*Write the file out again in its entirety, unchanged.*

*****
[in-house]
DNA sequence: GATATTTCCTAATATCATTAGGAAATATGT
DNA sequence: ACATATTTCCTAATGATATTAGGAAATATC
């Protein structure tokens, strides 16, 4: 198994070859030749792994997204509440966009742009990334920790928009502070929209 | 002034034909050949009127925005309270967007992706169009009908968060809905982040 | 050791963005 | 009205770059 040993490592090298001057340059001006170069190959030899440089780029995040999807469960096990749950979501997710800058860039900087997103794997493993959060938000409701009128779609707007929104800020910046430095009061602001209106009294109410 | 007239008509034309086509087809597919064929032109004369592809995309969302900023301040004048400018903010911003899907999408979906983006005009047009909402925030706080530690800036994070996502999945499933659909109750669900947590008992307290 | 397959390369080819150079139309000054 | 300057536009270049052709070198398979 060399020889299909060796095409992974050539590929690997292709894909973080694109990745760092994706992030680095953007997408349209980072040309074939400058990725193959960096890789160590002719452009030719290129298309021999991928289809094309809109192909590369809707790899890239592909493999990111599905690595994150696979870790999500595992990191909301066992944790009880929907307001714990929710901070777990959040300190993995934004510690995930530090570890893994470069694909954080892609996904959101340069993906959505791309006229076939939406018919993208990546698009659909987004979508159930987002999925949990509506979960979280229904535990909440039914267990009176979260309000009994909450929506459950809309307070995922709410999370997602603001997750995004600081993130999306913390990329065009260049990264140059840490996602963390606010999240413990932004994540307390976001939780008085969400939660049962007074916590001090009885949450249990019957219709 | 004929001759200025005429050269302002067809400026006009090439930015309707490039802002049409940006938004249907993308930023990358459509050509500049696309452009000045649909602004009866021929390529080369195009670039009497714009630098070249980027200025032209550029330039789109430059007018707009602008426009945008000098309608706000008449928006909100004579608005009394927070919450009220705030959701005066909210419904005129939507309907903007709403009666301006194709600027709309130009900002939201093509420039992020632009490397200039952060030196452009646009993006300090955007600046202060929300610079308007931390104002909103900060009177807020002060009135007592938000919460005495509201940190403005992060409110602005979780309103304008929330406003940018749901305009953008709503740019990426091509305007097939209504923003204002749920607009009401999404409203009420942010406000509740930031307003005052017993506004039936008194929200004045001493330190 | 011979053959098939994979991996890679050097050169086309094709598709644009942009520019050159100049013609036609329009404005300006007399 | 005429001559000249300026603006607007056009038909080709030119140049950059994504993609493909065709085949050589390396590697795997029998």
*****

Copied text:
[in-house]
DNA sequence: GATATTTCCTAATATCATTAGGAAATATGT
DNA sequence: ACATATTTCCTAATGATATTAGGAAATATC
């Protein structure tokens, strides 16, 4: 198994070859030749792994997204509440966009742009990334920790928009502070929209 | 002034034909050949009127925005309270967007992706169009009908968060809905982040 | 050791963005 | 009205770059 040993490592090298001057340059001006170069190959030899440089780029995040999807469960096990749950979501997710800058860039900087997103794997493993959060938000409701009128779609707007929104800020910046430095009061602001209106009294109410 | 007239008509034309086509087809597919064929032109004369592809995309969302900023301040004048400018903010911003899907999408979906983006005009047009909402925030706080530690800036994070996502999945499933659909109750669900947590008992307290 | 397959390369080819150079139309000054 | 300057536009270049052709070198398979 060399020889299909060796095409992974050539590929690997292709894909973080694109990745760092994706992030680095953007997408349209980072040309074939400058990725193959960096890789160590002719452009030719290129298309021999991928289809094309809109192909590369809707790899890239592909493999990111599905690595994150696979870790999500595992990191909301066992944790009880929907307001714990929710901070777990959040300190993995934004510690995930530090570890893994470069694909954080892609996904959101340069993906959505791309006229076939939406018919993208990546698009659909987004979508159930987002999925949990509506979960979280229904535990909440039914267990009176979260309000009994909450929506459950809309307070995922709410999370997602603001997750995004600081993130999306913390990329065009260049990264140059840490996602963390606010999240413990932004994540307390976001939780008085969400939660049962007074916590001090009885949450249990019957219709 | 004929001759200025005429050269302002067809400026006009090439930015309707490039802002049409940006938004249907993308930023990358459509050509500049696309452009000045649909602004009866021929390529080369195009670039009497714009630098070249980027200025032209550029330039789109430059007018707009602008426009945008000098309608706000008449928006909100004579608005009394927070919450009220705030959701005066909210419904005129939507309907903007709403009666301006194709600027709309130009900002939201093509420039992020632009490397200039952060030196452009646009993006300090955007600046202060929300610079308007931390104002909103900060009177807020002060009135007592938000919460005495509201940190403005992060409110602005979780309103304008929330406003940018749901305009953008709503740019990426091509305007097939209504923003204002749920607009009401999404409203009420942010406000509740930031307003005052017993506004039936008194929200004045001493330190 | 011979053959098939994979991996890679050097050169086309094709598709644009942009520019050159100049013609036609329009404005300006007399 | 005429001559000249300026603006607007056009038909080709030119140049950059994504993609493909065709085949050589390396590697795997029998």